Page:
Here's the picture (thanks to Instagram for the iPhone - and yes, that is me):

Now, I need 10 people out there to each lend me 100 words of their own based on what they see. I need exactly 100 words in the form of complete sentences. As few or as many sentences as it takes, but totaling precisely 100 words when you're done.

Post them as a comment here or email them to me or Twitter DM them to me or whatever, so long as it's electronically transmitted to me somehow and there are exactly 100 of them I'll take it. I'd prefer if they were written in isolation, free from the influence of other responses (I must try to maintain some semblance of scientific control over this experiment, you know)

I will then rearrange the complete sentences as I see fit (without taking single words here and there) to put together the 1000 words that this picture is worth. Read my blog, go through my Twitter feed, send me an email asking questions... all good ideas to start the words flowing. All I need is 100 words from 10 people, and I'll do the rest.

I'll post the completed work here and then credit each contributor with a link to their original words in a footnote. Please let me know if you are not OK with that and I'll omit you from the list.


July 12, 2011

Making Progress

In typical form this post started out as a bunch of randomly jotted down half sentences. Even as I typed this was not sure where it was going to end up. I'm considering the fact that words were typed at all as some kind of progress. In fact this is the first week I have instituted a word count target. Not necessarily daily targets but I have split them up into three categories: Blog, Novel, and Short Stories; each one with a modest target assigned per week along with a suggested breakdown of which one(s) get attention on which day(s). Monday's (when this was written) would have normally been a "Novel" day for me but my head was not in the right space for it so the blog post won. 

It's amazing what a little progress can do for a person's motivation. I mentioned my word count targets to a friend (a non writer) and their response was, "If you have to meet a target, won't that start to feel like work?" You see, I have a day job, a regular 9-to-5 if you will, and I am just doing this to fulfill a creative desire, and because writing is something I truly enjoy doing, it never feels like work. How does that saying go? Find something you love to do and you'll never work a day in your life. Something like that. As you can see, I'm not so good at research.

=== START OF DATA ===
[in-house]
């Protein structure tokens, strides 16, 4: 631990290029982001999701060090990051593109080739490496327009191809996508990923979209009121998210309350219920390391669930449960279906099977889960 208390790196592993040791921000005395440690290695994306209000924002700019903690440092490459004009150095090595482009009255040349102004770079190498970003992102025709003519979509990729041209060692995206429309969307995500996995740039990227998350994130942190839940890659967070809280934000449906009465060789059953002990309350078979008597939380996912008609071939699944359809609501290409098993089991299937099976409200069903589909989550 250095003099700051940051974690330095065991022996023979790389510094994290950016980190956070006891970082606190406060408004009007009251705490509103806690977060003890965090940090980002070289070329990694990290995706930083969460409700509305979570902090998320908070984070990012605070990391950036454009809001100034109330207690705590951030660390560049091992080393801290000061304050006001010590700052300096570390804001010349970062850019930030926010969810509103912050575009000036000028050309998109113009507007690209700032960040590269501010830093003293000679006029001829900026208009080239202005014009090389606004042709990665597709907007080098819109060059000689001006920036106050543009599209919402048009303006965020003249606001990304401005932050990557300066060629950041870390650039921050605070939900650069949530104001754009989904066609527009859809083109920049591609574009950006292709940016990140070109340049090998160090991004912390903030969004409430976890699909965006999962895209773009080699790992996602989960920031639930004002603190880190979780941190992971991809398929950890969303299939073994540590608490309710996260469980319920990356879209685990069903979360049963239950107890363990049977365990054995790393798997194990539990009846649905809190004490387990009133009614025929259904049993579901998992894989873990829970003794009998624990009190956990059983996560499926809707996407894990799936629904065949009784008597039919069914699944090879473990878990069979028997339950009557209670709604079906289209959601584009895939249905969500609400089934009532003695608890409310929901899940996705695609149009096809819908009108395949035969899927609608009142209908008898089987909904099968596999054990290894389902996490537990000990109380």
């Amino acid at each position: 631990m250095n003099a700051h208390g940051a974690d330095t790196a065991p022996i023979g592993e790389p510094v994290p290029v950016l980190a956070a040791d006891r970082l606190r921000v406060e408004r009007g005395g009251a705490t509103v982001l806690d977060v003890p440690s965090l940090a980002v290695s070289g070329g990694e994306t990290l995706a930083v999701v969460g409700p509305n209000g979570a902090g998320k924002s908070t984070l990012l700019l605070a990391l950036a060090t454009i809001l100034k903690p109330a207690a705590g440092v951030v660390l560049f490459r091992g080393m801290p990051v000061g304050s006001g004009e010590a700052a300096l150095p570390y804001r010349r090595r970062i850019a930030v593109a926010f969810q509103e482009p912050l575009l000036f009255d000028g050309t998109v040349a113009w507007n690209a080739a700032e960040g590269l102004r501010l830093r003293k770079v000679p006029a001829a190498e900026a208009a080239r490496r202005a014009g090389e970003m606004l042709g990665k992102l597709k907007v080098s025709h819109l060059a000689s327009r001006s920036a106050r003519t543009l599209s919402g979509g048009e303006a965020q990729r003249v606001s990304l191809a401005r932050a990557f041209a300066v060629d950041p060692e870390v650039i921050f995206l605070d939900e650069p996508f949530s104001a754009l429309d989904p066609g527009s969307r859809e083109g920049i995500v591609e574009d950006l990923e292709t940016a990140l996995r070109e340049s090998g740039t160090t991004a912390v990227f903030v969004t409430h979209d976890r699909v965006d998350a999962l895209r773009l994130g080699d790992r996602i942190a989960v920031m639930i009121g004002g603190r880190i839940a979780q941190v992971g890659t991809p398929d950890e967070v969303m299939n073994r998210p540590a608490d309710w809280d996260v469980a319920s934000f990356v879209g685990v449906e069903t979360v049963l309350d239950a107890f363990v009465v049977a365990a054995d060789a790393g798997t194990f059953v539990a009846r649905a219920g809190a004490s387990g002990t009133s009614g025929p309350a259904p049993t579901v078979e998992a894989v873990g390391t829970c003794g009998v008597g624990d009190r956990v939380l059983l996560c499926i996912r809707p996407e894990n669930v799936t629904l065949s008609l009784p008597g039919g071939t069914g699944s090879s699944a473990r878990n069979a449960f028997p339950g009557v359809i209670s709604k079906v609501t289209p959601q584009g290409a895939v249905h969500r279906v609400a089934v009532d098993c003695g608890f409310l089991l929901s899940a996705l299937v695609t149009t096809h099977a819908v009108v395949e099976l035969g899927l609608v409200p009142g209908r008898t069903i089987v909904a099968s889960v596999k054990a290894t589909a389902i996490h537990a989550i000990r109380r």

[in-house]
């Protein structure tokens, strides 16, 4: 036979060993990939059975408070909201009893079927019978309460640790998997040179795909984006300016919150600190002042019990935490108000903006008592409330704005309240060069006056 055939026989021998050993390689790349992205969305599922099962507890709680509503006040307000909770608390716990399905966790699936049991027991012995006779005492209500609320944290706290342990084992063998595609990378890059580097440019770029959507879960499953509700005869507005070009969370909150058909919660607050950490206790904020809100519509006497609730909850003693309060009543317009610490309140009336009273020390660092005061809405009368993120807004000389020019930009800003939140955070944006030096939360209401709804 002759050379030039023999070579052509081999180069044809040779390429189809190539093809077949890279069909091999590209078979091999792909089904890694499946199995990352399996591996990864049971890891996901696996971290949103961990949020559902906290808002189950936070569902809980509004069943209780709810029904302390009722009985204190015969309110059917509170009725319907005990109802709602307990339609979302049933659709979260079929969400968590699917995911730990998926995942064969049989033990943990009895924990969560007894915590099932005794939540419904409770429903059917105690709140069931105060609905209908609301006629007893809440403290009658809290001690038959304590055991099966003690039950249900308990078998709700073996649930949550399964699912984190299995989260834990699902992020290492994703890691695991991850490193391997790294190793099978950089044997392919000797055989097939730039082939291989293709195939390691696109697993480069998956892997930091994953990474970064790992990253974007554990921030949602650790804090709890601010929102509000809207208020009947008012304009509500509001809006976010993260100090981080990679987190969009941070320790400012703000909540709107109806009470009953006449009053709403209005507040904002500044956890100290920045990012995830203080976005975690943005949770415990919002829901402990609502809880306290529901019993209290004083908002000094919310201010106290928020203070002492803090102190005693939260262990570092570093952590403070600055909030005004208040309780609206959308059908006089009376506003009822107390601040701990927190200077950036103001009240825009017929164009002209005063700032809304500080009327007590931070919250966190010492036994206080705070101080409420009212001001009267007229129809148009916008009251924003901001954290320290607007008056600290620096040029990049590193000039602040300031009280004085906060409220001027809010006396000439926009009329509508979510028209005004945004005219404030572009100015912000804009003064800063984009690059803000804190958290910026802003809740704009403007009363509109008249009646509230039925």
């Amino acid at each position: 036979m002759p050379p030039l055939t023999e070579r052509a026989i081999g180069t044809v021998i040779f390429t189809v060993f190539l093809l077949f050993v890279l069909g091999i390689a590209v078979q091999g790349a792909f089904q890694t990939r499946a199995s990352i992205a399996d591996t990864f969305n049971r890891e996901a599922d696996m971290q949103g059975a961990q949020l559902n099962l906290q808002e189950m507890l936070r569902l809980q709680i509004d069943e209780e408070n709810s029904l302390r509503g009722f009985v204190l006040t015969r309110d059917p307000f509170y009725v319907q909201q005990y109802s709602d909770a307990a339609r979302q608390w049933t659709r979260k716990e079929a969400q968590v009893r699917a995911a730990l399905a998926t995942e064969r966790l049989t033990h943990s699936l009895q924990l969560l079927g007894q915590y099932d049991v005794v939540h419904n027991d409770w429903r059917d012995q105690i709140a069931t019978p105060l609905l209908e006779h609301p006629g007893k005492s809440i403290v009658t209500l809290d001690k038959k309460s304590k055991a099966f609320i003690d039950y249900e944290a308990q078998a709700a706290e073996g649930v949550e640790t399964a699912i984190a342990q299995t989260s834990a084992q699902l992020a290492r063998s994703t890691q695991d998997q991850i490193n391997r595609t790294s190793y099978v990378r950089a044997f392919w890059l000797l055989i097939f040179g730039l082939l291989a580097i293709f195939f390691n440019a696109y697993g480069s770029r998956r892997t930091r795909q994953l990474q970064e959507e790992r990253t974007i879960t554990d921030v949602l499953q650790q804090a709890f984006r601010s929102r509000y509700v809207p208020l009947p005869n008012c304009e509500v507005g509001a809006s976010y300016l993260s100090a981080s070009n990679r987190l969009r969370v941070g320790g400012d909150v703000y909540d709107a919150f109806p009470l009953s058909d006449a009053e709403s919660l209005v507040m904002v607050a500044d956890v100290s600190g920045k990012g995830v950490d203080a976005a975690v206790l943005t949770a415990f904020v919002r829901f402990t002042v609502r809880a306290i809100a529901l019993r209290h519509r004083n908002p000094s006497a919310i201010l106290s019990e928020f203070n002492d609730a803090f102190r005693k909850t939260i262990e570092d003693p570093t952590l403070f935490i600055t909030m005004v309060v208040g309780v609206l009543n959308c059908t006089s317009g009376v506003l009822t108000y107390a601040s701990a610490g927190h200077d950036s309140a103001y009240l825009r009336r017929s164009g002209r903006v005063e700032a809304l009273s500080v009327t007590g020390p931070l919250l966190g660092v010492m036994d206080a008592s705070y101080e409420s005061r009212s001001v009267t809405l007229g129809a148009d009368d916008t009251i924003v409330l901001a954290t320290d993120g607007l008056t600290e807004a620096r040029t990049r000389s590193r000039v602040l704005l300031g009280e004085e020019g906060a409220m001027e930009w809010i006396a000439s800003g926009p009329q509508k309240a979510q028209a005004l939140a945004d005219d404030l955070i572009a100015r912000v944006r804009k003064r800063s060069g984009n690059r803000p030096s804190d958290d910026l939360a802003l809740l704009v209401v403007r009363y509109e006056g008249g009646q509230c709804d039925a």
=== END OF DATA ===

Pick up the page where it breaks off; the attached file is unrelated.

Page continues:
Speaking of which, Albert Einstein has a great quote which I like to pull out for various occasions, this being one of them: "If we knew what we were doing it wouldn't be called research". I usually pair it with another quote from my favourite scientist, Richard P. Feynman: "Science is the belief in the ignorance of experts."

I pretty much live my life according to these two quotes (along with another great one by Niel deGrasse Tyson, "When scientifically investigating the natural world, the only thing worse than a blind believer is a seeing denier.") As modern, evolved humans, every day we challenge and interact and learn. Input. Observe. Change. Input. Observe. Change. If you don't have some kind of end goal, if there's no measuring stick in the ground, it's easy to get lost, or worse, caught in a circle where it feels like all you're doing is work but you're not actually getting anywhere. There needs to be progress. 

In order to show progress you need to know where you are going and where you started. In order for that progress to have any meaning you need to know how to measure it, and what makes things really interesting is that as a society there are billions upon billions of individual goals all scattered about. Each one of us, knowingly or not, willingly or not, charting a path from Point A to Point B and often with very little regard for what impact our progress may have on the progress of others. When progress towards a goal doesn't align with someone else's progress towards a goal we end up with conflict, and any good storyteller will tell you that conflict makes for a good story.